There were a couple of themes I emphasized: Paul's teaching that the Macedonians first gave themselves to the Lord and then they gave of their resources as a result of the commitment of themselves. And I emphasized Jesus teaching, "where you treasure is, there is your heart also." Of course pastors and their families must first give themselves to the Lord and their treasure must be in Christ's kingdom to motivate commitment, priorities, and giving among members.

My observation is that those who are generous Christian giving in their lifetime may be generous in their estate, but those who can not find it in themselves to be generous in their lifetime are rarely generous in their estate. But I agree it is better to give in the final settling of ones estate than never at all.

 

Yvonne Kroll

Yvonne Kroll

Posted at 2:58 pm (U.S. Eastern) 6/5/2013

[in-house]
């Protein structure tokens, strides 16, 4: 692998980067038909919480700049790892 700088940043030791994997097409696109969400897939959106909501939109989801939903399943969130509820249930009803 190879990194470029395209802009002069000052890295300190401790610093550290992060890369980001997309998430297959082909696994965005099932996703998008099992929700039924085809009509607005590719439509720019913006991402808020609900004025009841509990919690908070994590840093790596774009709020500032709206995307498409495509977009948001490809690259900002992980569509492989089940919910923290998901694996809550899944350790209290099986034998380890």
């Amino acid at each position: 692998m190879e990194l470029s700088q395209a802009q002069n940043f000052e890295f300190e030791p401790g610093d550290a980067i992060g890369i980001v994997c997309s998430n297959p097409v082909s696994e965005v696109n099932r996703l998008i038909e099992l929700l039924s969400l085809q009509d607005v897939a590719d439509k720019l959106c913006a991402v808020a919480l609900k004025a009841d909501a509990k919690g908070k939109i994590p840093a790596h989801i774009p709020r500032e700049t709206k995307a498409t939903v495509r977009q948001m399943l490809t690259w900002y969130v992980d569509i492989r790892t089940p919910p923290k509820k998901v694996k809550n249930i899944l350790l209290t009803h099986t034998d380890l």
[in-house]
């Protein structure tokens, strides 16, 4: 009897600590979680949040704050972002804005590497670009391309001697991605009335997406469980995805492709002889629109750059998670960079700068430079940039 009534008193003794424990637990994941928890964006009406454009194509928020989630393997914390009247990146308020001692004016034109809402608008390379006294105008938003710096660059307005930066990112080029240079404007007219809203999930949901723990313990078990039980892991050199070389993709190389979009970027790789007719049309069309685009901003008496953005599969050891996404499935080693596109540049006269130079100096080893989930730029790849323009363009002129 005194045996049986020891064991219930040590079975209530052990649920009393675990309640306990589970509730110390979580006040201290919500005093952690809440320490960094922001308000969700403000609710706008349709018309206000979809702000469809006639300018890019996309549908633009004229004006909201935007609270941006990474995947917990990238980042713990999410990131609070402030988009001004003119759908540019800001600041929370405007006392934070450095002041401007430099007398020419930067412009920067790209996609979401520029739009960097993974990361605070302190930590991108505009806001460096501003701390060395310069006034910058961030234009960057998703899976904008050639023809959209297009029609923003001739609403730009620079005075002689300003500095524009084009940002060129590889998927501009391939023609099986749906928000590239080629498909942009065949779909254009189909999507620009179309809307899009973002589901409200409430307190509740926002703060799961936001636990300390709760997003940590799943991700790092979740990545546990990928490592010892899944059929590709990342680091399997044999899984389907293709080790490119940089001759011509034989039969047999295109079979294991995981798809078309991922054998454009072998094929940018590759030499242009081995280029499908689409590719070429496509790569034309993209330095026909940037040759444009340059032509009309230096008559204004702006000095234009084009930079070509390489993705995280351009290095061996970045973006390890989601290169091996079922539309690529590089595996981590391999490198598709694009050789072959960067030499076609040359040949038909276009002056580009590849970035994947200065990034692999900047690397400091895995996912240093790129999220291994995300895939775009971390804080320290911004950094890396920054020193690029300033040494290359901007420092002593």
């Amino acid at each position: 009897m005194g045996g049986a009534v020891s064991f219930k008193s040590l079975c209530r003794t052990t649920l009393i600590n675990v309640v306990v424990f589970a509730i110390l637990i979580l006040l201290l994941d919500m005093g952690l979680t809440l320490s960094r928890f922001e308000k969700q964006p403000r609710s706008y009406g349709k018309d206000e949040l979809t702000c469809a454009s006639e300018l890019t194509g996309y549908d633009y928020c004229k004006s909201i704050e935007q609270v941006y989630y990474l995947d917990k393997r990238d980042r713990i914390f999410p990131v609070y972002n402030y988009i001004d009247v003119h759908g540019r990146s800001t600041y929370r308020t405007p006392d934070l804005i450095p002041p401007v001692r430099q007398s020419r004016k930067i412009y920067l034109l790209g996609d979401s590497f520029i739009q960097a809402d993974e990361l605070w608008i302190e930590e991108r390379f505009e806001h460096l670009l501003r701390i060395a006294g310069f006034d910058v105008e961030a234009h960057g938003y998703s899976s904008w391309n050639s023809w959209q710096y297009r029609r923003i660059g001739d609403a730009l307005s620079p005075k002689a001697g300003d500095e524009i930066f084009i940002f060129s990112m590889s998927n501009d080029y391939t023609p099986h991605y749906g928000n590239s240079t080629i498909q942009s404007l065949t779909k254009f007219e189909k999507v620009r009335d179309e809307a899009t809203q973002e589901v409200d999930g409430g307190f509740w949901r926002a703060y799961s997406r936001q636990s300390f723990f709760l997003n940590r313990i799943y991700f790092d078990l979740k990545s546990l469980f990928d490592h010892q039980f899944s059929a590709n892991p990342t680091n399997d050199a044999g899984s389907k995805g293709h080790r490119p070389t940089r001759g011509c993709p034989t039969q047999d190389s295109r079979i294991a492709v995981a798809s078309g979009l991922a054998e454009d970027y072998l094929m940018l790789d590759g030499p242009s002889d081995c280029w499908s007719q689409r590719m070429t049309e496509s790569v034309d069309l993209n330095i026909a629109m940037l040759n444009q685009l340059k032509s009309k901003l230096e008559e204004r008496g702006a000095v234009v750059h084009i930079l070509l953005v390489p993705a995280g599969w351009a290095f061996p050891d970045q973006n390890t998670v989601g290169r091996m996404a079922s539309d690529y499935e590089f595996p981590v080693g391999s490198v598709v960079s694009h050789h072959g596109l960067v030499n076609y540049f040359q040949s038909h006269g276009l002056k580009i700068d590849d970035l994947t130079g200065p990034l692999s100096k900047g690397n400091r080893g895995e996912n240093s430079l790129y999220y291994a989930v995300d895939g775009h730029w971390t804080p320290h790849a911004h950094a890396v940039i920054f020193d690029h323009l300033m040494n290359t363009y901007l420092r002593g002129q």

Bless you for writing this article and the accompanying comments are excellent as well.  As a long-time foundation director I have witnessed, through folks, the joys of giving, and from others the absolute unwillingness to share much of anything they have been so fortunate to receive or generate.  My husband and I also try to practice philanthropy with what we have been given, remembering all gifts come from God and we are only stewards of them while we are here.  We have become big fans of the ELCA Giving program where we can help folks and victims near and far - - - knowing that some day we could even be on the receiving end because of a disaster.  We don't have a lot, but we have found joy in sharing.  I would challenge all who read this article to reach out and discover the true "joy" that can be yours.  It has made such a difference in my life and I want to try to do more.  Reach out in Thanksgiving and Discover the Joy!